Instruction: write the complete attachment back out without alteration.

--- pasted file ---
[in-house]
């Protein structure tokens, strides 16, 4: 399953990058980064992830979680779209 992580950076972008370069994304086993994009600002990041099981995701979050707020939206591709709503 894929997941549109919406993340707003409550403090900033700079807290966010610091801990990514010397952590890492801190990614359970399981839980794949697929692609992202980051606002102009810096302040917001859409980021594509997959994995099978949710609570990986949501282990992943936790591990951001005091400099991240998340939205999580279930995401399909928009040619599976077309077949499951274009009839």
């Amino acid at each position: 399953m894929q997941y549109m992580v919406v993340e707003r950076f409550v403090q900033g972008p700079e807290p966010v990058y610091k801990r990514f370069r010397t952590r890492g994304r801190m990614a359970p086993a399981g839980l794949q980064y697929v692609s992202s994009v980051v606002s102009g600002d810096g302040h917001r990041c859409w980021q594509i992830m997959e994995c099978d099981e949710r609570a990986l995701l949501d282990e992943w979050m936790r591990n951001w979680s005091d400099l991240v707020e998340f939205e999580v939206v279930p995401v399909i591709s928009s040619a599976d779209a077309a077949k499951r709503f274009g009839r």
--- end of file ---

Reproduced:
[in-house]
């Protein structure tokens, strides 16, 4: 399953990058980064992830979680779209 992580950076972008370069994304086993994009600002990041099981995701979050707020939206591709709503 894929997941549109919406993340707003409550403090900033700079807290966010610091801990990514010397952590890492801190990614359970399981839980794949697929692609992202980051606002102009810096302040917001859409980021594509997959994995099978949710609570990986949501282990992943936790591990951001005091400099991240998340939205999580279930995401399909928009040619599976077309077949499951274009009839």
């Amino acid at each position: 399953m894929q997941y549109m992580v919406v993340e707003r950076f409550v403090q900033g972008p700079e807290p966010v990058y610091k801990r990514f370069r010397t952590r890492g994304r801190m990614a359970p086993a399981g839980l794949q980064y697929v692609s992202s994009v980051v606002s102009g600002d810096g302040h917001r990041c859409w980021q594509i992830m997959e994995c099978d099981e949710r609570a990986l995701l949501d282990e992943w979050m936790r591990n951001w979680s005091d400099l991240v707020e998340f939205e999580v939206v279930p995401v399909i591709s928009s040619a599976d779209a077309a077949k499951r709503f274009g009839r």